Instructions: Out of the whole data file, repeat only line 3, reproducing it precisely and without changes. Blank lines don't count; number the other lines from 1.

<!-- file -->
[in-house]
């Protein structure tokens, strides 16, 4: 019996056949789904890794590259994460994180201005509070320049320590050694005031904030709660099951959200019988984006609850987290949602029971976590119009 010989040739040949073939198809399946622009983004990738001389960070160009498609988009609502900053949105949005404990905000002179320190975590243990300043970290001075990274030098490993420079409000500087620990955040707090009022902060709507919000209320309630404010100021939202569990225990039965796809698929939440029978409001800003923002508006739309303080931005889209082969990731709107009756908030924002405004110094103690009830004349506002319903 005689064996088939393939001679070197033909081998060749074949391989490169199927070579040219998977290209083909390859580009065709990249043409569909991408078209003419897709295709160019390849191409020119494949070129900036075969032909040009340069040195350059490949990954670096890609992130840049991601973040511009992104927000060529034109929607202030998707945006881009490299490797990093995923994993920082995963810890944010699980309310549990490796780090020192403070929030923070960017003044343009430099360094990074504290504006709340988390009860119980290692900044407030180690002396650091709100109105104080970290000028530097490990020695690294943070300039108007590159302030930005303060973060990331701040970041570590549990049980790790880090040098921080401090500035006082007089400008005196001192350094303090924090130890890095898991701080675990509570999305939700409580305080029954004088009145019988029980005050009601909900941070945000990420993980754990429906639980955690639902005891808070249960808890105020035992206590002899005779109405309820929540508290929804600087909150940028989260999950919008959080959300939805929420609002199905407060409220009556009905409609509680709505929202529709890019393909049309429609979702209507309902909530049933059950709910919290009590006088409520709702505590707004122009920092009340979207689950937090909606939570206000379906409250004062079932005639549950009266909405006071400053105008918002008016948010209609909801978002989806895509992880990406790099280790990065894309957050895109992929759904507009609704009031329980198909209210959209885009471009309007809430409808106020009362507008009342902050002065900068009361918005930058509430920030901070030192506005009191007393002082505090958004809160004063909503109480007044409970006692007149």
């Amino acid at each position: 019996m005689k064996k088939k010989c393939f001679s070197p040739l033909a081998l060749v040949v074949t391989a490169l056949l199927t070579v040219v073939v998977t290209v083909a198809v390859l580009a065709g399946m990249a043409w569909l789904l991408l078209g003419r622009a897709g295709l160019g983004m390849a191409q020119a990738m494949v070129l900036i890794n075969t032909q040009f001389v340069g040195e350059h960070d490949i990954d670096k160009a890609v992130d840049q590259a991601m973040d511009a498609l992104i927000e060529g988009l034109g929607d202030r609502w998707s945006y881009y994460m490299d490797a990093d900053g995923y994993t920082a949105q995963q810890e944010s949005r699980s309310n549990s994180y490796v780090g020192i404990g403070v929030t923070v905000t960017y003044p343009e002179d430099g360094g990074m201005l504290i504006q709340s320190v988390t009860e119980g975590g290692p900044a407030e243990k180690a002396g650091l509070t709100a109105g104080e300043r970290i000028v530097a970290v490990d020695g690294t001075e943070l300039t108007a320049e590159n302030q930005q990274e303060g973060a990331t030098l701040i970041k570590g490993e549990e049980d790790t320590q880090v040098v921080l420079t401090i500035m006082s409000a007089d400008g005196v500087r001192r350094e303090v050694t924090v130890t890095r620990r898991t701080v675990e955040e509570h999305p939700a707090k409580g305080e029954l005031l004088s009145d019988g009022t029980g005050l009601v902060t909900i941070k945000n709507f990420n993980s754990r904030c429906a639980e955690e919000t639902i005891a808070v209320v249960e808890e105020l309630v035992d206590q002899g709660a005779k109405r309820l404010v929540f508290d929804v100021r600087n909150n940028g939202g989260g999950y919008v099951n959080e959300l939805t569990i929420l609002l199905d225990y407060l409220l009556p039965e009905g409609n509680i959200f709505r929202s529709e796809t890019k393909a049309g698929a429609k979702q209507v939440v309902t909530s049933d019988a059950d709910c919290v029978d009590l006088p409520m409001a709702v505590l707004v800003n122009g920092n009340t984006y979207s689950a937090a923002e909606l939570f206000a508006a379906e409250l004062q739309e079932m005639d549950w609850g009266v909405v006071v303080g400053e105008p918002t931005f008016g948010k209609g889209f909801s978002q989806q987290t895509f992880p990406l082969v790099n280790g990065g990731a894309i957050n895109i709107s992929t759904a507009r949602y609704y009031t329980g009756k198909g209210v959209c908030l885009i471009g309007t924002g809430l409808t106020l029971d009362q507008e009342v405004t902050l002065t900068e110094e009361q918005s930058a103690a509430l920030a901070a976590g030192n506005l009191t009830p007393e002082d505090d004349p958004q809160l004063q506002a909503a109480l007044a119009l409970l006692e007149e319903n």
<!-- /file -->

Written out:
């Amino acid at each position: 019996m005689k064996k088939k010989c393939f001679s070197p040739l033909a081998l060749v040949v074949t391989a490169l056949l199927t070579v040219v073939v998977t290209v083909a198809v390859l580009a065709g399946m990249a043409w569909l789904l991408l078209g003419r622009a897709g295709l160019g983004m390849a191409q020119a990738m494949v070129l900036i890794n075969t032909q040009f001389v340069g040195e350059h960070d490949i990954d670096k160009a890609v992130d840049q590259a991601m973040d511009a498609l992104i927000e060529g988009l034109g929607d202030r609502w998707s945006y881009y994460m490299d490797a990093d900053g995923y994993t920082a949105q995963q810890e944010s949005r699980s309310n549990s994180y490796v780090g020192i404990g403070v929030t923070v905000t960017y003044p343009e002179d430099g360094g990074m201005l504290i504006q709340s320190v988390t009860e119980g975590g290692p900044a407030e243990k180690a002396g650091l509070t709100a109105g104080e300043r970290i000028v530097a970290v490990d020695g690294t001075e943070l300039t108007a320049e590159n302030q930005q990274e303060g973060a990331t030098l701040i970041k570590g490993e549990e049980d790790t320590q880090v040098v921080l420079t401090i500035m006082s409000a007089d400008g005196v500087r001192r350094e303090v050694t924090v130890t890095r620990r898991t701080v675990e955040e509570h999305p939700a707090k409580g305080e029954l005031l004088s009145d019988g009022t029980g005050l009601v902060t909900i941070k945000n709507f990420n993980s754990r904030c429906a639980e955690e919000t639902i005891a808070v209320v249960e808890e105020l309630v035992d206590q002899g709660a005779k109405r309820l404010v929540f508290d929804v100021r600087n909150n940028g939202g989260g999950y919008v099951n959080e959300l939805t569990i929420l609002l199905d225990y407060l409220l009556p039965e009905g409609n509680i959200f709505r929202s529709e796809t890019k393909a049309g698929a429609k979702q209507v939440v309902t909530s049933d019988a059950d709910c919290v029978d009590l006088p409520m409001a709702v505590l707004v800003n122009g920092n009340t984006y979207s689950a937090a923002e909606l939570f206000a508006a379906e409250l004062q739309e079932m005639d549950w609850g009266v909405v006071v303080g400053e105008p918002t931005f008016g948010k209609g889209f909801s978002q989806q987290t895509f992880p990406l082969v790099n280790g990065g990731a894309i957050n895109i709107s992929t759904a507009r949602y609704y009031t329980g009756k198909g209210v959209c908030l885009i471009g309007t924002g809430l409808t106020l029971d009362q507008e009342v405004t902050l002065t900068e110094e009361q918005s930058a103690a509430l920030a901070a976590g030192n506005l009191t009830p007393e002082d505090d004349p958004q809160l004063q506002a909503a109480l007044a119009l409970l006692e007149e319903n």